Who Is Eligible?:

Before applying for Form I-551, one must check whether he/she is eligible to apply for Permanent Resident Card. To qualify for the green card the individual must be an eligible candidate for one of the immigrant categories mentioned below, must have a qualifying immigrant petition, an immigrant visa available immediately and be admissible to the United States.

Immigrant Categories:

*Immediate relatives of a US Citizen – spouse and children of US Citizen, parents of a US Citizen (if the child is above 21 years of age), step children and step parents of US Citizen
*Family members of the US Citizen – spouse, unmarried children (if married, then must have at least one US Citizen parent), brothers or sisters of US Citizens.
*Employees and workers (who are offered jobs in US)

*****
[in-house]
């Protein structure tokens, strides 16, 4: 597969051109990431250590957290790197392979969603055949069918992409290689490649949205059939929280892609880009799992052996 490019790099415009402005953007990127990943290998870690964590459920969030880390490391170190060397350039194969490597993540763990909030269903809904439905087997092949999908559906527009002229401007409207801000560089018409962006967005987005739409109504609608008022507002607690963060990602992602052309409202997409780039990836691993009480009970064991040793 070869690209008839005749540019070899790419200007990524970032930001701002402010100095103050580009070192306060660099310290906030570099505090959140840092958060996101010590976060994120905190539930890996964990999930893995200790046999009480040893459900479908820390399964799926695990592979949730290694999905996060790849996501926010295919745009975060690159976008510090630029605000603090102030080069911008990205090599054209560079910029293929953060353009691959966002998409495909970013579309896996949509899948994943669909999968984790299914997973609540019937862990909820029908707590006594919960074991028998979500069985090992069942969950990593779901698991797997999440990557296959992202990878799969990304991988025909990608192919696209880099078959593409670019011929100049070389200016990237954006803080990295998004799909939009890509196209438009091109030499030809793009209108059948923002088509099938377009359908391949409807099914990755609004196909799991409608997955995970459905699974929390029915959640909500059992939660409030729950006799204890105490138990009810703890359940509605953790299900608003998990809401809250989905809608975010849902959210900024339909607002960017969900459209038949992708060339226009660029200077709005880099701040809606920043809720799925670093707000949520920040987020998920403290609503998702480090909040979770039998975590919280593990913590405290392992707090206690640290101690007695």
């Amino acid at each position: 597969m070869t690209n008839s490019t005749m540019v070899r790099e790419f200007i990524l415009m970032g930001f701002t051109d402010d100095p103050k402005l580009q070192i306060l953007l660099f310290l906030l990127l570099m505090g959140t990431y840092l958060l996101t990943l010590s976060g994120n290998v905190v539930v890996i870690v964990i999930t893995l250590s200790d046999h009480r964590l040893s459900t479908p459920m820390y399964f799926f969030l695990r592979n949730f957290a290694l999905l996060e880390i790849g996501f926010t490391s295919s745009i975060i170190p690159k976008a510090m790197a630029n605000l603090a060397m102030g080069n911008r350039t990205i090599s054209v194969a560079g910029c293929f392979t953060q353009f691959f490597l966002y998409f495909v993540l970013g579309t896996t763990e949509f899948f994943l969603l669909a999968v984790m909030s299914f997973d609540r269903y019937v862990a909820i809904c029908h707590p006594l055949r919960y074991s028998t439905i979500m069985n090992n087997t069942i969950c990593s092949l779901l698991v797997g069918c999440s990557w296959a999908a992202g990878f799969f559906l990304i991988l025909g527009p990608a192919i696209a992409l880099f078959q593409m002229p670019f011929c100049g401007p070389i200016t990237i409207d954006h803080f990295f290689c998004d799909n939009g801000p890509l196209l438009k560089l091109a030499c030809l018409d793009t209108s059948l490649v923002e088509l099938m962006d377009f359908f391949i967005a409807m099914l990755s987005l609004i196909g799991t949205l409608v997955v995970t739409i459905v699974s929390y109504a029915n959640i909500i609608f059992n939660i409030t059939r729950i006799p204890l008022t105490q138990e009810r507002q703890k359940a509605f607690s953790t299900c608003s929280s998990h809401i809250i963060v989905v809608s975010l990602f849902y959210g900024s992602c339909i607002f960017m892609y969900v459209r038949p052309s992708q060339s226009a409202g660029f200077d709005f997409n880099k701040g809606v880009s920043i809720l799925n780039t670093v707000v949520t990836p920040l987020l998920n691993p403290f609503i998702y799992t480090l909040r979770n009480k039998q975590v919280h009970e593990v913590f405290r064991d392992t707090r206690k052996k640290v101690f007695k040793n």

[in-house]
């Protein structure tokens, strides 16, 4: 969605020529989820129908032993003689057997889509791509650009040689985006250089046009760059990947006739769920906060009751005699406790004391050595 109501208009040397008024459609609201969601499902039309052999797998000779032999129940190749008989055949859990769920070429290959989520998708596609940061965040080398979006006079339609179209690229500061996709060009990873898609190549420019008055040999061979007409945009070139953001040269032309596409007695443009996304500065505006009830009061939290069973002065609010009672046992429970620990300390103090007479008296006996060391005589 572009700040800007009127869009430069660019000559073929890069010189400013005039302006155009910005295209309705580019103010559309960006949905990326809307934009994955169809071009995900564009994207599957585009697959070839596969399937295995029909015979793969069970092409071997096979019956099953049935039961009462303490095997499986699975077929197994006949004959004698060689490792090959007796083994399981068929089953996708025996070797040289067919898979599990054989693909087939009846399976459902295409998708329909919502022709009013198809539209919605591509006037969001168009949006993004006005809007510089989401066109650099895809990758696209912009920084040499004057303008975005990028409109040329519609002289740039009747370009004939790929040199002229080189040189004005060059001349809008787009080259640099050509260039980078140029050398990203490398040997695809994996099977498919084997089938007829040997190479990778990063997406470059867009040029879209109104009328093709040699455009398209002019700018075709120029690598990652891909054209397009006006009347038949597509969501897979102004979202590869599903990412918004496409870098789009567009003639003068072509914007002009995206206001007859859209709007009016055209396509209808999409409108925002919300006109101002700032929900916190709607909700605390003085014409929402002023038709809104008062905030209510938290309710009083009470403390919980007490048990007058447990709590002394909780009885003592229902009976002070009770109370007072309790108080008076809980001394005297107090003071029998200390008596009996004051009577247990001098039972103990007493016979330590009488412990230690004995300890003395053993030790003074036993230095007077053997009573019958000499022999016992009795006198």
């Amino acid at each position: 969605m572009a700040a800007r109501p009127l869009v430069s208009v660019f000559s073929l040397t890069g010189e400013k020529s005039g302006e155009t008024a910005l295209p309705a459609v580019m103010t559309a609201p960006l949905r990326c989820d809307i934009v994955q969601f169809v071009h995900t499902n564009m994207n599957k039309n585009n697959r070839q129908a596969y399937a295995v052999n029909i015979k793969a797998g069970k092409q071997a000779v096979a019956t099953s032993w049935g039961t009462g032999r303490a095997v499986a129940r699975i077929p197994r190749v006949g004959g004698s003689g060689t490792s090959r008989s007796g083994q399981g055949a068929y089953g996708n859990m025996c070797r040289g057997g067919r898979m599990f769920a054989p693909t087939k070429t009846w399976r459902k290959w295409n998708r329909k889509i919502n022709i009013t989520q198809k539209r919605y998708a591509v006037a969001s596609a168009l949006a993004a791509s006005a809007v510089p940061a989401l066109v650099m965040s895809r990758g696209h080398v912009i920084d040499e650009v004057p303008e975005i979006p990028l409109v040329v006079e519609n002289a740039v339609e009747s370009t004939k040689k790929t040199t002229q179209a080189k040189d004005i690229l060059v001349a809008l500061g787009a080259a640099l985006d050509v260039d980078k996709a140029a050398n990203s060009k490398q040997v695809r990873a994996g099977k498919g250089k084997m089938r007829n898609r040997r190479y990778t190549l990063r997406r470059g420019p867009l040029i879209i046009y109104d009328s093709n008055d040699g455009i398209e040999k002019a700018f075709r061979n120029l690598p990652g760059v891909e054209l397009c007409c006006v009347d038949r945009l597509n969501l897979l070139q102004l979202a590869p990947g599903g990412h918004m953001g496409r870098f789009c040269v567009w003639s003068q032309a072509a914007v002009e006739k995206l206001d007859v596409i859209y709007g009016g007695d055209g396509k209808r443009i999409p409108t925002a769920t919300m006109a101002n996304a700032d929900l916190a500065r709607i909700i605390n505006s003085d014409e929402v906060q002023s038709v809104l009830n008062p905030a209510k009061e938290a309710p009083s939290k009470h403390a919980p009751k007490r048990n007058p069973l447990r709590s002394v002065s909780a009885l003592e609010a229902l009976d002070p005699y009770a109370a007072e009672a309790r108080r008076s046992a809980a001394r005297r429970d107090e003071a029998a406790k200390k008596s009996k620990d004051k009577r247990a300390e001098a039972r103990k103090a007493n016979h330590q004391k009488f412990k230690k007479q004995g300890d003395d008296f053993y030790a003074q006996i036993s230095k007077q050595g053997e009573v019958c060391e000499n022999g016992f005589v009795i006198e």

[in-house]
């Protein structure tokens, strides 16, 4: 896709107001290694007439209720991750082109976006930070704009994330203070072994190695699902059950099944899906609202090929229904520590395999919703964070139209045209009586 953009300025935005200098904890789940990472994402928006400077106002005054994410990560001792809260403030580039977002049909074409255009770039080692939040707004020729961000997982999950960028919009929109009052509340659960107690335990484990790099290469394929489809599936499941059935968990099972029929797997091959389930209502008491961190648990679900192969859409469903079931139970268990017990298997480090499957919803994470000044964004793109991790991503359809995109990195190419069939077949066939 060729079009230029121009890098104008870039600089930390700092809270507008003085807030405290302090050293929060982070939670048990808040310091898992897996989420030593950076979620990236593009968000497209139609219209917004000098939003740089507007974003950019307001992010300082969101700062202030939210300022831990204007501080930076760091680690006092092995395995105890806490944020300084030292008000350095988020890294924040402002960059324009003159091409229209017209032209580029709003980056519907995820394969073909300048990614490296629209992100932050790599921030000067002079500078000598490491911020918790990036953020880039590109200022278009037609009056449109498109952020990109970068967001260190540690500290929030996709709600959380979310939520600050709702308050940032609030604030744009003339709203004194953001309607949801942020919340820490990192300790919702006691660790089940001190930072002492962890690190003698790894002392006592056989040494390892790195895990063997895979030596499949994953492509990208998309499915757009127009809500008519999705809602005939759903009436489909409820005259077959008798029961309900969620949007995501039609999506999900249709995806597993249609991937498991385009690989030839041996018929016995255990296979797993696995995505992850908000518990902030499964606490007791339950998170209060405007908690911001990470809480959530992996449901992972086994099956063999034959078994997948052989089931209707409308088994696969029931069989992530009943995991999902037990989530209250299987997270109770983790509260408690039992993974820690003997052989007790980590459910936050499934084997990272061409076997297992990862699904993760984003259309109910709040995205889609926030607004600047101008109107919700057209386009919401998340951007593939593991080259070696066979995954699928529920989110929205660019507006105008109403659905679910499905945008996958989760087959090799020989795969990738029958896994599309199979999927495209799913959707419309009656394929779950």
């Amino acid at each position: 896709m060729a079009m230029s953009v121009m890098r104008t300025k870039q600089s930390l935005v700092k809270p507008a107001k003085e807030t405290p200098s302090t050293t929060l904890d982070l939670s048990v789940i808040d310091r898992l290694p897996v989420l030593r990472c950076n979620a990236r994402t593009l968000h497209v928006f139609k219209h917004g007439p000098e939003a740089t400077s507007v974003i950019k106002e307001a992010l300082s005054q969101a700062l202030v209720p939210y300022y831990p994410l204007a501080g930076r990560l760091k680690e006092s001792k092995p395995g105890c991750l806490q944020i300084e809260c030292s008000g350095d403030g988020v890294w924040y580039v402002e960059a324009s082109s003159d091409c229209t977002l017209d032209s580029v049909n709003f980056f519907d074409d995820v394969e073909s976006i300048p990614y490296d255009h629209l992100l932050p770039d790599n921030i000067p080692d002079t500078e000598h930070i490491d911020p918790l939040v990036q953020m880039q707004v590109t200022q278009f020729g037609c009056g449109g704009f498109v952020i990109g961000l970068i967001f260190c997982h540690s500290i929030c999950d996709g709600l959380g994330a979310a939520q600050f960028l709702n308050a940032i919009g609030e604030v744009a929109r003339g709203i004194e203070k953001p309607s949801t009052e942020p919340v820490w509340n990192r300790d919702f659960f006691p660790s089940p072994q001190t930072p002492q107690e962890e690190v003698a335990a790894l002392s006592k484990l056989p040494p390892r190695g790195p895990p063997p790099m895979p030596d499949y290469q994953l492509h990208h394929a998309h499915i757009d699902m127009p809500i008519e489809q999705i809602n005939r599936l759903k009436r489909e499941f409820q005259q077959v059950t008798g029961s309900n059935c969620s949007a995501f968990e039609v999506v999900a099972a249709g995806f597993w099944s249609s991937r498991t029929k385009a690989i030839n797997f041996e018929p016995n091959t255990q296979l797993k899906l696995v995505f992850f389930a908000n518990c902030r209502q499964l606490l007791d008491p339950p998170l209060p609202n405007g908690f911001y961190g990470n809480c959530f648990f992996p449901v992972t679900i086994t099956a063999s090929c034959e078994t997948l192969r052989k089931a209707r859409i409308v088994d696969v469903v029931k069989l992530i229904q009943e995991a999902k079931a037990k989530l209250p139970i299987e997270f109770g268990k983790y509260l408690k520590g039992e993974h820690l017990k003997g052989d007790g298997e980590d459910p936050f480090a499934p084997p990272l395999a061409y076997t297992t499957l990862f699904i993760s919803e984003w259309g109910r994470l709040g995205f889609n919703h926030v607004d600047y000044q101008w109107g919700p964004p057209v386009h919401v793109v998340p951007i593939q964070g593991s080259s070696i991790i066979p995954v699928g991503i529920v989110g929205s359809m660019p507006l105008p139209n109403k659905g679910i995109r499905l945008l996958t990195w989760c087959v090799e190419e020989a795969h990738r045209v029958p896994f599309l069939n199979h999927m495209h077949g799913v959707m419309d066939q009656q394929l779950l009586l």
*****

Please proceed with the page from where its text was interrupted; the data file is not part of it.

*Special Immigrants
*Refugees and Asylees
*Amnesty and Special Agricultural Worker Status
*Long-time residents (people who have lived in US legally for more than 10 years and request green card as a defense in immigration court proceedings)

Apart from these, the individuals may also qualify through the Diversity Visa lottery program which is administered by the US State Government every year.

Green Card Process and Procedure:

Generally, when applying for Form I-551 the individual must first determine whether he/she is eligible for permanent resident status. Then depending on the immigrant category, the individual must decide the process of the application. If the individual applies from outside United States, he/she must go through the Consular Processing which has to be done in the US Embassy or the consulate of their country. If the individual applies for Form I-551 while being in United States, then he/she must go through the procedure to adjust status to permanent residence.

 

Source: http://ezinearticles.com/?What-Is-Form-I-551?&id=5288195